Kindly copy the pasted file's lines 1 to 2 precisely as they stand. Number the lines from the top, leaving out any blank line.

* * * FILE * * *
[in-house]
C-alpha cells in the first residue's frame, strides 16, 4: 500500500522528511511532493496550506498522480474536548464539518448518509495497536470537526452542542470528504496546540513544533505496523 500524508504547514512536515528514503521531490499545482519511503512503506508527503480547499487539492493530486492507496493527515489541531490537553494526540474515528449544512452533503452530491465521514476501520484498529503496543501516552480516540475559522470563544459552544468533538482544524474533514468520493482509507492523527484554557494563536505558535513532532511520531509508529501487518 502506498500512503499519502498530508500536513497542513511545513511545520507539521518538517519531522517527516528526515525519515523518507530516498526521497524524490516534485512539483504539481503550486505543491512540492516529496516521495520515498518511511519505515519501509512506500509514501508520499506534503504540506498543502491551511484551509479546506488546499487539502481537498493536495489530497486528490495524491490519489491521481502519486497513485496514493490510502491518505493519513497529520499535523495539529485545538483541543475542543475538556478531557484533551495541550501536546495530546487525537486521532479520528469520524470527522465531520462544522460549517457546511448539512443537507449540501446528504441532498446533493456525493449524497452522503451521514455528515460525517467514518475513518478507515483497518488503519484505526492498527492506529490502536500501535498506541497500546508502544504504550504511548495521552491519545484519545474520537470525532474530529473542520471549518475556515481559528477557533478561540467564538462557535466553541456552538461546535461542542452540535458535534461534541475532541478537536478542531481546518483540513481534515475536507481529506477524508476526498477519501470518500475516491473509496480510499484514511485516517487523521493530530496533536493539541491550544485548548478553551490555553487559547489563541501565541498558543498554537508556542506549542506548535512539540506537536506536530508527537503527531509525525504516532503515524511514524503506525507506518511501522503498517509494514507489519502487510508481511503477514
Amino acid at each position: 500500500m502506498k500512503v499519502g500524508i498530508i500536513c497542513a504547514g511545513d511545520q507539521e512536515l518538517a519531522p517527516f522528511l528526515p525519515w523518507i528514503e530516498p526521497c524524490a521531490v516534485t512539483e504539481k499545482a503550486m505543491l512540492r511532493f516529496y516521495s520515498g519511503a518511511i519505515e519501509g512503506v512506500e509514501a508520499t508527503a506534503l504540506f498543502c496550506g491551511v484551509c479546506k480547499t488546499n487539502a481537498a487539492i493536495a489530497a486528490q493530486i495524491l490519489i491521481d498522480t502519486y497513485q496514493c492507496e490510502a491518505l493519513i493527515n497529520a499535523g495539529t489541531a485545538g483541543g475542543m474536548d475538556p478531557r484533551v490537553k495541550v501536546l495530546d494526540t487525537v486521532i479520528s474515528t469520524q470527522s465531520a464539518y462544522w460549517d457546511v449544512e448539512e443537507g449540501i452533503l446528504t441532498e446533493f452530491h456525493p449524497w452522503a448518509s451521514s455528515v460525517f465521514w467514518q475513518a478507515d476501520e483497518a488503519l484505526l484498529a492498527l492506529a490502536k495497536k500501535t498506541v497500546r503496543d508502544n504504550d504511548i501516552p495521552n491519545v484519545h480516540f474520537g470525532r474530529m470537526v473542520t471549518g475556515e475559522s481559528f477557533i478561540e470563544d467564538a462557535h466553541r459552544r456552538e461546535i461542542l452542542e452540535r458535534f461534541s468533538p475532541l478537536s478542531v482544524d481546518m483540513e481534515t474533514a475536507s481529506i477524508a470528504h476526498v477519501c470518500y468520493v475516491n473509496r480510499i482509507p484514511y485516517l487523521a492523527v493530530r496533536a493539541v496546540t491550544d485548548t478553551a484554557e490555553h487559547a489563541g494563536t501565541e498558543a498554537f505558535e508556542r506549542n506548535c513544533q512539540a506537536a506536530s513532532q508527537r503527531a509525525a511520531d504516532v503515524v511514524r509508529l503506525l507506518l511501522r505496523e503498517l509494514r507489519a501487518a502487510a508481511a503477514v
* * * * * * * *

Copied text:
[in-house]
C-alpha cells in the first residue's frame, strides 16, 4: 500500500522528511511532493496550506498522480474536548464539518448518509495497536470537526452542542470528504496546540513544533505496523 500524508504547514512536515528514503521531490499545482519511503512503506508527503480547499487539492493530486492507496493527515489541531490537553494526540474515528449544512452533503452530491465521514476501520484498529503496543501516552480516540475559522470563544459552544468533538482544524474533514468520493482509507492523527484554557494563536505558535513532532511520531509508529501487518 502506498500512503499519502498530508500536513497542513511545513511545520507539521518538517519531522517527516528526515525519515523518507530516498526521497524524490516534485512539483504539481503550486505543491512540492516529496516521495520515498518511511519505515519501509512506500509514501508520499506534503504540506498543502491551511484551509479546506488546499487539502481537498493536495489530497486528490495524491490519489491521481502519486497513485496514493490510502491518505493519513497529520499535523495539529485545538483541543475542543475538556478531557484533551495541550501536546495530546487525537486521532479520528469520524470527522465531520462544522460549517457546511448539512443537507449540501446528504441532498446533493456525493449524497452522503451521514455528515460525517467514518475513518478507515483497518488503519484505526492498527492506529490502536500501535498506541497500546508502544504504550504511548495521552491519545484519545474520537470525532474530529473542520471549518475556515481559528477557533478561540467564538462557535466553541456552538461546535461542542452540535458535534461534541475532541478537536478542531481546518483540513481534515475536507481529506477524508476526498477519501470518500475516491473509496480510499484514511485516517487523521493530530496533536493539541491550544485548548478553551490555553487559547489563541501565541498558543498554537508556542506549542506548535512539540506537536506536530508527537503527531509525525504516532503515524511514524503506525507506518511501522503498517509494514507489519502487510508481511503477514